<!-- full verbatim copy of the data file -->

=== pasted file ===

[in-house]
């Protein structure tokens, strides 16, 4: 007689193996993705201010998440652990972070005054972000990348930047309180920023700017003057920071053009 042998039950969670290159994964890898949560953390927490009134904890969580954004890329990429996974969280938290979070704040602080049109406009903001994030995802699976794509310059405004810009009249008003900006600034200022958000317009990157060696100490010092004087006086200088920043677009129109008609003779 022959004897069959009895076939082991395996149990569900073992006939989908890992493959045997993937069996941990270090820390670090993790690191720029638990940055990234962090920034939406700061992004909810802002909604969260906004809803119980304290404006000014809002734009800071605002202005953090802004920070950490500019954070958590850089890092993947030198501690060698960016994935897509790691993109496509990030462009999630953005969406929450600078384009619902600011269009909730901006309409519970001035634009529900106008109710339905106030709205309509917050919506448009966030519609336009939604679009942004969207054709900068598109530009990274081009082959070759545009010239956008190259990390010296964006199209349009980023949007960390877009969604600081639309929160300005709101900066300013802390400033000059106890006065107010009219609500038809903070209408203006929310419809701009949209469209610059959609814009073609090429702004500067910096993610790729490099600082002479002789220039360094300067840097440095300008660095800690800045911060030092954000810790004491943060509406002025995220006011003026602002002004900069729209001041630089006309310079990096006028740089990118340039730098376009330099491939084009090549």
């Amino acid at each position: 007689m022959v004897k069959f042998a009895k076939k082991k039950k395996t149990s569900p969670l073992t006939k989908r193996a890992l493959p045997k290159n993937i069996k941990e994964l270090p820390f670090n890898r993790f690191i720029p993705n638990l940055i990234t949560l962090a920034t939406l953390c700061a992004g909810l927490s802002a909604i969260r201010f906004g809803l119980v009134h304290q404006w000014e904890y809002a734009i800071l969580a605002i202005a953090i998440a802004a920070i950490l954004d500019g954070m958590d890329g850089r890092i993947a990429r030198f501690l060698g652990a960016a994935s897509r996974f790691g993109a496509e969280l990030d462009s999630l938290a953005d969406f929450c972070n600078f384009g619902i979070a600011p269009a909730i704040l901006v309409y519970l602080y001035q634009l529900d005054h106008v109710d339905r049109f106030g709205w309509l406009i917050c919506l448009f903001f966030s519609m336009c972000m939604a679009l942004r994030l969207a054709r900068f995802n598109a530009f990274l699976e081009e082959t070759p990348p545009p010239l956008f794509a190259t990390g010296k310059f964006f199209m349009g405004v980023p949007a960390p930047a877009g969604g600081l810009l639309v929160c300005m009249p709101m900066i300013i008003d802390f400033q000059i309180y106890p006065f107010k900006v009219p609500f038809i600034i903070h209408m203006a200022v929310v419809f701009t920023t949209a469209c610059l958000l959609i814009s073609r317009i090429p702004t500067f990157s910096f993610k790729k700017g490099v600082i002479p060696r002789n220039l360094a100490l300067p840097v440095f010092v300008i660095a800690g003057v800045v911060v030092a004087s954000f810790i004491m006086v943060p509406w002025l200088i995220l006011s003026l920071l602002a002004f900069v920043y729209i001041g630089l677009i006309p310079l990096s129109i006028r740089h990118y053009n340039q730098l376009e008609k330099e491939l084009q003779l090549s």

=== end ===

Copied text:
[in-house]
């Protein structure tokens, strides 16, 4: 007689193996993705201010998440652990972070005054972000990348930047309180920023700017003057920071053009 042998039950969670290159994964890898949560953390927490009134904890969580954004890329990429996974969280938290979070704040602080049109406009903001994030995802699976794509310059405004810009009249008003900006600034200022958000317009990157060696100490010092004087006086200088920043677009129109008609003779 022959004897069959009895076939082991395996149990569900073992006939989908890992493959045997993937069996941990270090820390670090993790690191720029638990940055990234962090920034939406700061992004909810802002909604969260906004809803119980304290404006000014809002734009800071605002202005953090802004920070950490500019954070958590850089890092993947030198501690060698960016994935897509790691993109496509990030462009999630953005969406929450600078384009619902600011269009909730901006309409519970001035634009529900106008109710339905106030709205309509917050919506448009966030519609336009939604679009942004969207054709900068598109530009990274081009082959070759545009010239956008190259990390010296964006199209349009980023949007960390877009969604600081639309929160300005709101900066300013802390400033000059106890006065107010009219609500038809903070209408203006929310419809701009949209469209610059959609814009073609090429702004500067910096993610790729490099600082002479002789220039360094300067840097440095300008660095800690800045911060030092954000810790004491943060509406002025995220006011003026602002002004900069729209001041630089006309310079990096006028740089990118340039730098376009330099491939084009090549």
């Amino acid at each position: 007689m022959v004897k069959f042998a009895k076939k082991k039950k395996t149990s569900p969670l073992t006939k989908r193996a890992l493959p045997k290159n993937i069996k941990e994964l270090p820390f670090n890898r993790f690191i720029p993705n638990l940055i990234t949560l962090a920034t939406l953390c700061a992004g909810l927490s802002a909604i969260r201010f906004g809803l119980v009134h304290q404006w000014e904890y809002a734009i800071l969580a605002i202005a953090i998440a802004a920070i950490l954004d500019g954070m958590d890329g850089r890092i993947a990429r030198f501690l060698g652990a960016a994935s897509r996974f790691g993109a496509e969280l990030d462009s999630l938290a953005d969406f929450c972070n600078f384009g619902i979070a600011p269009a909730i704040l901006v309409y519970l602080y001035q634009l529900d005054h106008v109710d339905r049109f106030g709205w309509l406009i917050c919506l448009f903001f966030s519609m336009c972000m939604a679009l942004r994030l969207a054709r900068f995802n598109a530009f990274l699976e081009e082959t070759p990348p545009p010239l956008f794509a190259t990390g010296k310059f964006f199209m349009g405004v980023p949007a960390p930047a877009g969604g600081l810009l639309v929160c300005m009249p709101m900066i300013i008003d802390f400033q000059i309180y106890p006065f107010k900006v009219p609500f038809i600034i903070h209408m203006a200022v929310v419809f701009t920023t949209a469209c610059l958000l959609i814009s073609r317009i090429p702004t500067f990157s910096f993610k790729k700017g490099v600082i002479p060696r002789n220039l360094a100490l300067p840097v440095f010092v300008i660095a800690g003057v800045v911060v030092a004087s954000f810790i004491m006086v943060p509406w002025l200088i995220l006011s003026l920071l602002a002004f900069v920043y729209i001041g630089l677009i006309p310079l990096s129109i006028r740089h990118y053009n340039q730098l376009e008609k330099e491939l084009q003779l090549s």